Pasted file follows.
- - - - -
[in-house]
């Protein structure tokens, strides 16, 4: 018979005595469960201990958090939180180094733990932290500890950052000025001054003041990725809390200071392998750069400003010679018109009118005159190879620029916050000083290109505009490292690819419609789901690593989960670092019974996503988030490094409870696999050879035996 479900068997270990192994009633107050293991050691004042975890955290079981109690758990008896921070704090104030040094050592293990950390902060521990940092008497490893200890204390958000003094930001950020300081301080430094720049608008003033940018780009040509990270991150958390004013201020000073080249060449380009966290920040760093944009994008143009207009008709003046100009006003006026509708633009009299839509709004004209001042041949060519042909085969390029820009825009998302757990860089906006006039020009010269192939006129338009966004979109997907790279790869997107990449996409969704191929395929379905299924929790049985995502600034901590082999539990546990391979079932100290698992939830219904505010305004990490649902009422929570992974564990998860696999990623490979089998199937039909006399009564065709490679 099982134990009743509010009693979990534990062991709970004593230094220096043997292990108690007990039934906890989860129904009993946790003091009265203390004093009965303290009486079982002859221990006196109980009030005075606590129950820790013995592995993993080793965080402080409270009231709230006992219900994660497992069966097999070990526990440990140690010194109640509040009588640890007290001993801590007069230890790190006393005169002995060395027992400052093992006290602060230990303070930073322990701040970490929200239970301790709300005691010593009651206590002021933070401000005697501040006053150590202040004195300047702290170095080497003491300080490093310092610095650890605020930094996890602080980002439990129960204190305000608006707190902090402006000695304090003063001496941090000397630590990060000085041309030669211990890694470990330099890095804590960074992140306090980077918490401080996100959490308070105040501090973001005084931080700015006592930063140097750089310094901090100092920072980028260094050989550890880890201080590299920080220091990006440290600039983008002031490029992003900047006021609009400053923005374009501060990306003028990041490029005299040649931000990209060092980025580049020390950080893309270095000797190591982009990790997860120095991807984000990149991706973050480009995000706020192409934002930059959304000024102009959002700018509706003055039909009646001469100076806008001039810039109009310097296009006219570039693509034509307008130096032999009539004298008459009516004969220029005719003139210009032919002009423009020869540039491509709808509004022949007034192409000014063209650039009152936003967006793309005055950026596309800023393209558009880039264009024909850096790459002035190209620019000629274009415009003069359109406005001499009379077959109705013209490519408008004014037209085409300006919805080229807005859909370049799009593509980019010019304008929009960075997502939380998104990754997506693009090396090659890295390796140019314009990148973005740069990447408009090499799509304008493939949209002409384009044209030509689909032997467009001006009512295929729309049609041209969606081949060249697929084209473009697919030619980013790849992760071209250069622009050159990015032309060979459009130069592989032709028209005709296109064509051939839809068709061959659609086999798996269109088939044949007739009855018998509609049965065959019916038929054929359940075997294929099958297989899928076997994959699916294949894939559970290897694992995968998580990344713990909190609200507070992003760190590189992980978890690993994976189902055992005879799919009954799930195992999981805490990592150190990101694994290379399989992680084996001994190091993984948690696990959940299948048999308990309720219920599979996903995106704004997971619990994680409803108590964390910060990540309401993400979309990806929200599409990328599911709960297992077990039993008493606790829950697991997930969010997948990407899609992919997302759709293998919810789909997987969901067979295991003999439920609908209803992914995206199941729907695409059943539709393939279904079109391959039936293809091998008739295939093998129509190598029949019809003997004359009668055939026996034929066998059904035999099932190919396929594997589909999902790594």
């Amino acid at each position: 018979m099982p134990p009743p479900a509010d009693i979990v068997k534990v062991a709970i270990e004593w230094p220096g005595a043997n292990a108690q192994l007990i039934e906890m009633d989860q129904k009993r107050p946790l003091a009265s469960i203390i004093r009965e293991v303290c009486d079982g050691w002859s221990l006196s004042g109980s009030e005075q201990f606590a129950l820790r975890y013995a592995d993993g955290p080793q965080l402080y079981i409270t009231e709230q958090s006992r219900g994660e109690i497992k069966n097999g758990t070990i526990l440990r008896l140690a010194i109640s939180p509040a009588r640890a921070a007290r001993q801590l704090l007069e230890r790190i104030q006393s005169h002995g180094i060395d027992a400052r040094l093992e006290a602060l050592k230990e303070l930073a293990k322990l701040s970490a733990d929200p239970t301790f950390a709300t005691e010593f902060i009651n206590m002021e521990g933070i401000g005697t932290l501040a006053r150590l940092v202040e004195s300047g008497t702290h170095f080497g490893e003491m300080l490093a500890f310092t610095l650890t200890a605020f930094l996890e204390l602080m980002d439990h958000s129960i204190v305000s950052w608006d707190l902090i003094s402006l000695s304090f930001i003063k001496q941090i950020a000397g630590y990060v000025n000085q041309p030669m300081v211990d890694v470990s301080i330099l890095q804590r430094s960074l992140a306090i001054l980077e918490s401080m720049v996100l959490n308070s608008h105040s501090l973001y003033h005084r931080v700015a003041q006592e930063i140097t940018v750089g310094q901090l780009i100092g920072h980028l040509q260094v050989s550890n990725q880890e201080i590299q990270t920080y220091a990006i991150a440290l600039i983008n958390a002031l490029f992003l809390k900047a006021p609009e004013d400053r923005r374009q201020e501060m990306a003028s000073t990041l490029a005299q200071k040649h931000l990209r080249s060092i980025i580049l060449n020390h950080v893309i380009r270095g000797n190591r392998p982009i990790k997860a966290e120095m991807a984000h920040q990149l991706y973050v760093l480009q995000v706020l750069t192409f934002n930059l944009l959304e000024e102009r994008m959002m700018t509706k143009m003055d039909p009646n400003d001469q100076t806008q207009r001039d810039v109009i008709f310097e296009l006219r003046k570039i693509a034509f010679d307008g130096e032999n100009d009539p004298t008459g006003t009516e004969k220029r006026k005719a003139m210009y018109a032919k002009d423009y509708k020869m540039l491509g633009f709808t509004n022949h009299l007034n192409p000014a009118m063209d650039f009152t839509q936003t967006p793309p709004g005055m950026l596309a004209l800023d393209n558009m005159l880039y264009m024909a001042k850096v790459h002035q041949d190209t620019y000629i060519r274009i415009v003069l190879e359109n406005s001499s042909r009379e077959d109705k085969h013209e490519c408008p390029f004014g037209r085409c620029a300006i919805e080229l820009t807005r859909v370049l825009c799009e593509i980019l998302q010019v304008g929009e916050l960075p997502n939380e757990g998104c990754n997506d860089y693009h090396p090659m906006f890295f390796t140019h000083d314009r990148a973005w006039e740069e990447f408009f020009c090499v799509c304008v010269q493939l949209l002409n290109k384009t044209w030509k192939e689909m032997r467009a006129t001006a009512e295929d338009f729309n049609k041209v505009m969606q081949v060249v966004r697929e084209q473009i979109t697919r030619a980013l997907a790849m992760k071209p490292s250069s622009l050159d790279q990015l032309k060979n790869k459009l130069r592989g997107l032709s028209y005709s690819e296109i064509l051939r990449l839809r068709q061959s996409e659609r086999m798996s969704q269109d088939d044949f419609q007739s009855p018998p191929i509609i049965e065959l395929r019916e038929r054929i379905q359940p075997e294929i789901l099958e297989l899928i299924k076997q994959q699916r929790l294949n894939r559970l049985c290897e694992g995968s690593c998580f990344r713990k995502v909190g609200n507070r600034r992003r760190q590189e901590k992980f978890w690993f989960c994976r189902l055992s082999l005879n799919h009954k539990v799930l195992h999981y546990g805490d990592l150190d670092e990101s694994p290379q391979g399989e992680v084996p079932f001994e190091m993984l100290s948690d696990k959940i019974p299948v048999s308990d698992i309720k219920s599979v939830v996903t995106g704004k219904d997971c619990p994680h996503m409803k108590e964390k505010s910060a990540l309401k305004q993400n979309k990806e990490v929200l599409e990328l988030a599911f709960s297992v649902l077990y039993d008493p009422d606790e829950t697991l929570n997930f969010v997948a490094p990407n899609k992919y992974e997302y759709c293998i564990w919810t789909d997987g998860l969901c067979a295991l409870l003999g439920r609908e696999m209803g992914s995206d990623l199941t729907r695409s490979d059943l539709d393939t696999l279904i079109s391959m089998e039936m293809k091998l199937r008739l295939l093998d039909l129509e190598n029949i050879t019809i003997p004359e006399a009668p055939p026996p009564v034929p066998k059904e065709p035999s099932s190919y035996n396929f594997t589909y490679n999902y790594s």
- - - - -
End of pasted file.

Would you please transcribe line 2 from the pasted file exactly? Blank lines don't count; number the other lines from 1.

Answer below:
């Protein structure tokens, strides 16, 4: 018979005595469960201990958090939180180094733990932290500890950052000025001054003041990725809390200071392998750069400003010679018109009118005159190879620029916050000083290109505009490292690819419609789901690593989960670092019974996503988030490094409870696999050879035996 479900068997270990192994009633107050293991050691004042975890955290079981109690758990008896921070704090104030040094050592293990950390902060521990940092008497490893200890204390958000003094930001950020300081301080430094720049608008003033940018780009040509990270991150958390004013201020000073080249060449380009966290920040760093944009994008143009207009008709003046100009006003006026509708633009009299839509709004004209001042041949060519042909085969390029820009825009998302757990860089906006006039020009010269192939006129338009966004979109997907790279790869997107990449996409969704191929395929379905299924929790049985995502600034901590082999539990546990391979079932100290698992939830219904505010305004990490649902009422929570992974564990998860696999990623490979089998199937039909006399009564065709490679 099982134990009743509010009693979990534990062991709970004593230094220096043997292990108690007990039934906890989860129904009993946790003091009265203390004093009965303290009486079982002859221990006196109980009030005075606590129950820790013995592995993993080793965080402080409270009231709230006992219900994660497992069966097999070990526990440990140690010194109640509040009588640890007290001993801590007069230890790190006393005169002995060395027992400052093992006290602060230990303070930073322990701040970490929200239970301790709300005691010593009651206590002021933070401000005697501040006053150590202040004195300047702290170095080497003491300080490093310092610095650890605020930094996890602080980002439990129960204190305000608006707190902090402006000695304090003063001496941090000397630590990060000085041309030669211990890694470990330099890095804590960074992140306090980077918490401080996100959490308070105040501090973001005084931080700015006592930063140097750089310094901090100092920072980028260094050989550890880890201080590299920080220091990006440290600039983008002031490029992003900047006021609009400053923005374009501060990306003028990041490029005299040649931000990209060092980025580049020390950080893309270095000797190591982009990790997860120095991807984000990149991706973050480009995000706020192409934002930059959304000024102009959002700018509706003055039909009646001469100076806008001039810039109009310097296009006219570039693509034509307008130096032999009539004298008459009516004969220029005719003139210009032919002009423009020869540039491509709808509004022949007034192409000014063209650039009152936003967006793309005055950026596309800023393209558009880039264009024909850096790459002035190209620019000629274009415009003069359109406005001499009379077959109705013209490519408008004014037209085409300006919805080229807005859909370049799009593509980019010019304008929009960075997502939380998104990754997506693009090396090659890295390796140019314009990148973005740069990447408009090499799509304008493939949209002409384009044209030509689909032997467009001006009512295929729309049609041209969606081949060249697929084209473009697919030619980013790849992760071209250069622009050159990015032309060979459009130069592989032709028209005709296109064509051939839809068709061959659609086999798996269109088939044949007739009855018998509609049965065959019916038929054929359940075997294929099958297989899928076997994959699916294949894939559970290897694992995968998580990344713990909190609200507070992003760190590189992980978890690993994976189902055992005879799919009954799930195992999981805490990592150190990101694994290379399989992680084996001994190091993984948690696990959940299948048999308990309720219920599979996903995106704004997971619990994680409803108590964390910060990540309401993400979309990806929200599409990328599911709960297992077990039993008493606790829950697991997930969010997948990407899609992919997302759709293998919810789909997987969901067979295991003999439920609908209803992914995206199941729907695409059943539709393939279904079109391959039936293809091998008739295939093998129509190598029949019809003997004359009668055939026996034929066998059904035999099932190919396929594997589909999902790594």